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15 Examples of Student-Centered Teaching

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by Terry Heick

15 Examples of Student-Centered Teaching–And 15 That Are Not So Much

Student-centered teaching is simply the process of teaching with student needs ‘first.’

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In 28 Student-Centered Instructional Strategies, we expanded some on the idea, explaining:

“This means that planning often begins with the student in mind as opposed to a school policy or curriculum artifact, for example. Done well, it can disarm some of the more intimidating parts of academia, while also shortening the distance between the student and understanding. Put another way, student-centered teaching is teaching that is ‘aware’ of students and their needs above and beyond anything else. It places students at the center of the learning process.”

To begin to make sense of what ‘student-centered learning’ means in a modern classroom, we’ve provided some examples below. We didn’t get too carried away and progressive with it–our goal was to help clarify for practicing teachers in existing K-12 classrooms a useful definition for student-centered learning.

Examples of Teacher-Centered (Not Student-Centered)

  1. Being clear about how to do well in your class
  2. Admonishing students to ‘think’
  3. Helping students master content
  4. Helping students continuously practice and revise how they perform on one assessment form
  5. Creating curriculum and instruction around standards
  6. Handing students a rubric or scoring guide
  7. Letting students choose the project’s product
  8. Choosing ‘power standards’ in a staff meeting in the middle of a summer PD with the other 4 teachers from your department or grade level
  9. Allowing students to choose from two novels that are unlike anything they’ve ever seen or experienced in their lives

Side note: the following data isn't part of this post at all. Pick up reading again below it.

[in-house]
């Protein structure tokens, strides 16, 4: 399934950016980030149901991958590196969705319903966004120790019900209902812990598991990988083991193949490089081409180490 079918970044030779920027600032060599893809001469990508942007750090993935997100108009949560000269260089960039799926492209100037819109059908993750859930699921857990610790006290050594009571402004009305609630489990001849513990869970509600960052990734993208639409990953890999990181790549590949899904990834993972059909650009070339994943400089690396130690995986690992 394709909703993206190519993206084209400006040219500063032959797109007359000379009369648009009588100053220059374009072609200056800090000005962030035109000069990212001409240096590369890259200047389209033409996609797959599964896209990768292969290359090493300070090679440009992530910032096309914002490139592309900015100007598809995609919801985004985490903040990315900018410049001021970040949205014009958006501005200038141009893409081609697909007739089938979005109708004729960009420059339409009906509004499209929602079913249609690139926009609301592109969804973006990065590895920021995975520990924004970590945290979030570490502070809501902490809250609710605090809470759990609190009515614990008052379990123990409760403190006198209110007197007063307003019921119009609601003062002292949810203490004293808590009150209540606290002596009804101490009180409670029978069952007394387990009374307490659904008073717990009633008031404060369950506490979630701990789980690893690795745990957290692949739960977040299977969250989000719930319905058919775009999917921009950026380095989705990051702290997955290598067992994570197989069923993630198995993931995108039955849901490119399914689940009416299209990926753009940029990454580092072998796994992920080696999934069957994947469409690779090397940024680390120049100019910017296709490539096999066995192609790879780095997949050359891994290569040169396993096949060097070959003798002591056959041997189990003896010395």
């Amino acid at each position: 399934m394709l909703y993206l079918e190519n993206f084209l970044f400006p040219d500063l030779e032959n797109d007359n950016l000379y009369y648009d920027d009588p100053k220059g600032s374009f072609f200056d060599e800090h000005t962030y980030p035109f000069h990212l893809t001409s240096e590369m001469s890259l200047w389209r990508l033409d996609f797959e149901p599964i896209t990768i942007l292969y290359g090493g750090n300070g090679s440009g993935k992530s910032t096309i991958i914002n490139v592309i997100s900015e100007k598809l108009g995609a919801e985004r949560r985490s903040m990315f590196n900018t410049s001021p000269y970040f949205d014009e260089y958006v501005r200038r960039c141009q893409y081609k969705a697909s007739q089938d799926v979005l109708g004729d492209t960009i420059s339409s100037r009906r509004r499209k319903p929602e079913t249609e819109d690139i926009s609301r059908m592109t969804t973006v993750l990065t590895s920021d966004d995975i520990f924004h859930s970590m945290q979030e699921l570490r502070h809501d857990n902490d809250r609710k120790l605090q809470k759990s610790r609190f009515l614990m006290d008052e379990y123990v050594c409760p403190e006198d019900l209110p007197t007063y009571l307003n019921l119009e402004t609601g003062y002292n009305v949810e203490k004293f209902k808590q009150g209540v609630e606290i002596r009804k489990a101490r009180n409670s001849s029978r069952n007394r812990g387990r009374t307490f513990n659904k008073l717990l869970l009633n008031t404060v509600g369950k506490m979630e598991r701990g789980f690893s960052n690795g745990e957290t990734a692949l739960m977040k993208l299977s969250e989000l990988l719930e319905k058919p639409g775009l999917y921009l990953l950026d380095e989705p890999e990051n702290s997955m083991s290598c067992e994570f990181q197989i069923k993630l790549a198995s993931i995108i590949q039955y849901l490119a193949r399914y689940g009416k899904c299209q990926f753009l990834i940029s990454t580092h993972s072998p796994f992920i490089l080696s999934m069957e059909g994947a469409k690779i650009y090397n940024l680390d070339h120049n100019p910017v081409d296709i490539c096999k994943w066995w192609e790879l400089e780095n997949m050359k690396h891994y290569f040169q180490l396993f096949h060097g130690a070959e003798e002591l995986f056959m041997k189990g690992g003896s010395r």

10. Worksheets, essays
  11. Giving struggling readers a few extra minutes to read a 17-page short story
  12. Starting class with a standard and target
  13. Giving an on-demand assignment even though you just finished a writing piece or unit
  14. Framing learning in terms of letter grades and certificates and completion
  15. Grading every assignment and recording those grades (which makes everything a student does a matter of their permanent record)

Examples of Student-Centered (Not Teacher-Centered)

  1. Being clear about how you will promote, measure, and celebrate understanding
  2. Modeling ‘how to think‘ for students
  3. Helping students understand what’s worth understanding
  4. Diversifying what you accept as evidence of understanding
  5. Creating curriculum and instruction around a need to know
  6. Collaborating with students to create the rubric or scoring guide
  7. Letting students choose the project’s purpose
  8. Choosing ‘power standards’ from your curriculum after meeting with both students, parents, and community members that voice their unique societal and cultural needs
  9. Letting students choose their own media form that reflects the purpose of the reading
  10. Choice boards
  11. Placing struggling readers in a lit circle that gives them an authentic role that they can be successful in, allows them to hear oral fluency and reading speed model and keeps them from feeling ‘broken’
  12. Starting class with a story
  13. Using the on-demand writing prompt as the summative assessment
  14. Framing learning in terms of process and growth and purpose
  15. Choosing what’s graded carefully, and considering other work as practice
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Teaching

The Selflessness Of Pedagogy: What Every Teacher Gives

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denisekrebs

The Selflessness Of Pedagogy: What Every Teacher Gives

by Terry Heick

It’s better to give than to receive–something that holds true for gift-giving and education.

In fact, the act of giving isn’t just a matter of ultimately receiving more, or even an act of altruism and selflessness. It has more to do with seeing the big picture itself — a healthy, robust, functioning system of careful human performance — that becomes the goal. It’s in this simple paradigm shift that we, as teachers, can find a new level of performance as professionals, contentment in our craft, and changed lives in the communities we serve.

So how might we focus on that service not as a characteristic of my job, but as the goal itself–the most macro product of all? For teachers, this would obviously be built around the idea of service-oriented teaching, where we gain strength and perspective from serving others. It would lead to ‘other growth,’ including, on a broader level, the formation of a personal and professional ecology than can sustain us through the challenges of teaching.

What would this look like?

Other teachers who need us, and who we need

Parents who need us, and who we need

Students who need us for something other than clarifying instructions, providing credit, and letter grades

The community of our school, including grade levels above and below ours, that needs us for our performance, collaboration, and ideas, just as we need that community.

In a word, this looks like interdependence. So what can I give to begin?